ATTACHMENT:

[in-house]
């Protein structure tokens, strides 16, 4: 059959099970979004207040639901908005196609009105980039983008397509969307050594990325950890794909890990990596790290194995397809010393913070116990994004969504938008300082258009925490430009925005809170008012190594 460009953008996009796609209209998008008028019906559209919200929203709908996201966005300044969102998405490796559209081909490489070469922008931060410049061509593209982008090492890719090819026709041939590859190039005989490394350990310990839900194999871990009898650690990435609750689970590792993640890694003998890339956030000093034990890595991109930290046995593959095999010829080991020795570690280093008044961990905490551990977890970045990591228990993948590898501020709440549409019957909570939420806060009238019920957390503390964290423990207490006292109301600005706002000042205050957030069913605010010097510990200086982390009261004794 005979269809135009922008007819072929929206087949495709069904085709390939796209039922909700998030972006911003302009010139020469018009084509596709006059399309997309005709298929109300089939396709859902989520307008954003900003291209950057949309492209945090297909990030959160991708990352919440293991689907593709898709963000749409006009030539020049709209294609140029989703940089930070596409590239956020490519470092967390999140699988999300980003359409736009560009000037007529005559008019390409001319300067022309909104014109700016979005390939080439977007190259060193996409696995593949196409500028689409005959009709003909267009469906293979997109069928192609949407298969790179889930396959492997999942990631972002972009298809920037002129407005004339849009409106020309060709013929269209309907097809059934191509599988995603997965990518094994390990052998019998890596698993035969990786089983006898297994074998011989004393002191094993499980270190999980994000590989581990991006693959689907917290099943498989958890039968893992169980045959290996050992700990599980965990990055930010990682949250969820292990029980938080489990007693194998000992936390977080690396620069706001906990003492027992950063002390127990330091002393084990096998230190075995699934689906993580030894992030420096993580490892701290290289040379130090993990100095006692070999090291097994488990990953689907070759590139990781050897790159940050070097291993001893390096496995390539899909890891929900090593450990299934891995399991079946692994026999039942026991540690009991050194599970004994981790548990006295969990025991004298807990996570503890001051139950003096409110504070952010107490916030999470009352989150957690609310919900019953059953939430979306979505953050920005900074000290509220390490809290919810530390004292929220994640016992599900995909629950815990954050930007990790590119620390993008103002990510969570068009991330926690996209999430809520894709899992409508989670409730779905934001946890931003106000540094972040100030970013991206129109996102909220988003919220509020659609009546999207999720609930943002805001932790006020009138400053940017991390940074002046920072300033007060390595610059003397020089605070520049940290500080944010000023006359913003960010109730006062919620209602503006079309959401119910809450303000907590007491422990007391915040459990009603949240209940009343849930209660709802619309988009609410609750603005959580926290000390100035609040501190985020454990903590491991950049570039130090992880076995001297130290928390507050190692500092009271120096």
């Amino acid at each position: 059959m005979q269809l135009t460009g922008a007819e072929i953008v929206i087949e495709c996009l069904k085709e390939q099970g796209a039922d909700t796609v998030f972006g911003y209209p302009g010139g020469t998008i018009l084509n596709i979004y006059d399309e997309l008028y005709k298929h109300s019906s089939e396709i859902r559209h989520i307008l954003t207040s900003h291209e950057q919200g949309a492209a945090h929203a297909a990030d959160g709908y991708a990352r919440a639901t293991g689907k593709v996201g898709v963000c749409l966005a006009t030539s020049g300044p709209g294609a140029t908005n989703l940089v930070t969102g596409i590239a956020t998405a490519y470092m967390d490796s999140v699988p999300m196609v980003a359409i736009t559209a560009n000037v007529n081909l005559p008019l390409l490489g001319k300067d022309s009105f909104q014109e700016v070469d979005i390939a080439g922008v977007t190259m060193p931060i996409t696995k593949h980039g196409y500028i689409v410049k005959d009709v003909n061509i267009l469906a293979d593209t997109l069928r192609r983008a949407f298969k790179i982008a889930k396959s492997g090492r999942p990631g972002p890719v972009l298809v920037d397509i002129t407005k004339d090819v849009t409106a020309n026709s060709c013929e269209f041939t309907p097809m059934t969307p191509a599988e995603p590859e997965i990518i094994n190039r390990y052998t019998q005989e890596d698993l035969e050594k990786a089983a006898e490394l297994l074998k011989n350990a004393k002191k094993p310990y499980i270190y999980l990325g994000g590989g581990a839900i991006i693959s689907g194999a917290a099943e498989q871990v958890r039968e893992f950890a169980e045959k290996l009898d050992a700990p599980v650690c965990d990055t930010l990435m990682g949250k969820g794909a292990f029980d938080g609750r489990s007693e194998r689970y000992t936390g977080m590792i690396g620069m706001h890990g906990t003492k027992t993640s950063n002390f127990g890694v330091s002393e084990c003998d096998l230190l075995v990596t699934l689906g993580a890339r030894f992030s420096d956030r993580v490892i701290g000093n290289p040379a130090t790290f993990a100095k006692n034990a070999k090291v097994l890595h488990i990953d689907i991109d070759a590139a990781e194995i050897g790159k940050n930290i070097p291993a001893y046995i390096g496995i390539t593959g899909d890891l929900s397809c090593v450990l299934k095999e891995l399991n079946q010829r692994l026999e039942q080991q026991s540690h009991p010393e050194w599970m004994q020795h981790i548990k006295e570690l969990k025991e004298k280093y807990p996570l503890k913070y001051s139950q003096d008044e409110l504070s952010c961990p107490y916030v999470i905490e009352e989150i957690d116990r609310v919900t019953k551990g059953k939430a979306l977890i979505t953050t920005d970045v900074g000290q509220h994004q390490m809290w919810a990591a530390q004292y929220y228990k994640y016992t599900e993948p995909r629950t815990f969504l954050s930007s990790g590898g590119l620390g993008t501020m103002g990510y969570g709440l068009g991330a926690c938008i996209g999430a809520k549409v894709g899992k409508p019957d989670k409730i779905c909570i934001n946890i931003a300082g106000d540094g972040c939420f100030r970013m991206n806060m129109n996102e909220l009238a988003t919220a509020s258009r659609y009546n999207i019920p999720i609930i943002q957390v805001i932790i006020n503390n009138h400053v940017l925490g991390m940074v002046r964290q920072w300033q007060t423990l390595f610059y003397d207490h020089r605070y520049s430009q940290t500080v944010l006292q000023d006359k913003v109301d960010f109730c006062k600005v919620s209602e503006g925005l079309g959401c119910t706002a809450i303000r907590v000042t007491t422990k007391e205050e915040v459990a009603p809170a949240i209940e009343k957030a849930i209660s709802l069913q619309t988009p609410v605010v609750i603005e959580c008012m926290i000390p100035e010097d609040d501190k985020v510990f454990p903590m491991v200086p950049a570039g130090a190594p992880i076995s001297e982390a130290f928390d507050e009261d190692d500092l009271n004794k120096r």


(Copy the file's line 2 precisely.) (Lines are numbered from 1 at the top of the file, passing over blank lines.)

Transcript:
């Protein structure tokens, strides 16, 4: 059959099970979004207040639901908005196609009105980039983008397509969307050594990325950890794909890990990596790290194995397809010393913070116990994004969504938008300082258009925490430009925005809170008012190594 460009953008996009796609209209998008008028019906559209919200929203709908996201966005300044969102998405490796559209081909490489070469922008931060410049061509593209982008090492890719090819026709041939590859190039005989490394350990310990839900194999871990009898650690990435609750689970590792993640890694003998890339956030000093034990890595991109930290046995593959095999010829080991020795570690280093008044961990905490551990977890970045990591228990993948590898501020709440549409019957909570939420806060009238019920957390503390964290423990207490006292109301600005706002000042205050957030069913605010010097510990200086982390009261004794 005979269809135009922008007819072929929206087949495709069904085709390939796209039922909700998030972006911003302009010139020469018009084509596709006059399309997309005709298929109300089939396709859902989520307008954003900003291209950057949309492209945090297909990030959160991708990352919440293991689907593709898709963000749409006009030539020049709209294609140029989703940089930070596409590239956020490519470092967390999140699988999300980003359409736009560009000037007529005559008019390409001319300067022309909104014109700016979005390939080439977007190259060193996409696995593949196409500028689409005959009709003909267009469906293979997109069928192609949407298969790179889930396959492997999942990631972002972009298809920037002129407005004339849009409106020309060709013929269209309907097809059934191509599988995603997965990518094994390990052998019998890596698993035969990786089983006898297994074998011989004393002191094993499980270190999980994000590989581990991006693959689907917290099943498989958890039968893992169980045959290996050992700990599980965990990055930010990682949250969820292990029980938080489990007693194998000992936390977080690396620069706001906990003492027992950063002390127990330091002393084990096998230190075995699934689906993580030894992030420096993580490892701290290289040379130090993990100095006692070999090291097994488990990953689907070759590139990781050897790159940050070097291993001893390096496995390539899909890891929900090593450990299934891995399991079946692994026999039942026991540690009991050194599970004994981790548990006295969990025991004298807990996570503890001051139950003096409110504070952010107490916030999470009352989150957690609310919900019953059953939430979306979505953050920005900074000290509220390490809290919810530390004292929220994640016992599900995909629950815990954050930007990790590119620390993008103002990510969570068009991330926690996209999430809520894709899992409508989670409730779905934001946890931003106000540094972040100030970013991206129109996102909220988003919220509020659609009546999207999720609930943002805001932790006020009138400053940017991390940074002046920072300033007060390595610059003397020089605070520049940290500080944010000023006359913003960010109730006062919620209602503006079309959401119910809450303000907590007491422990007391915040459990009603949240209940009343849930209660709802619309988009609410609750603005959580926290000390100035609040501190985020454990903590491991950049570039130090992880076995001297130290928390507050190692500092009271120096």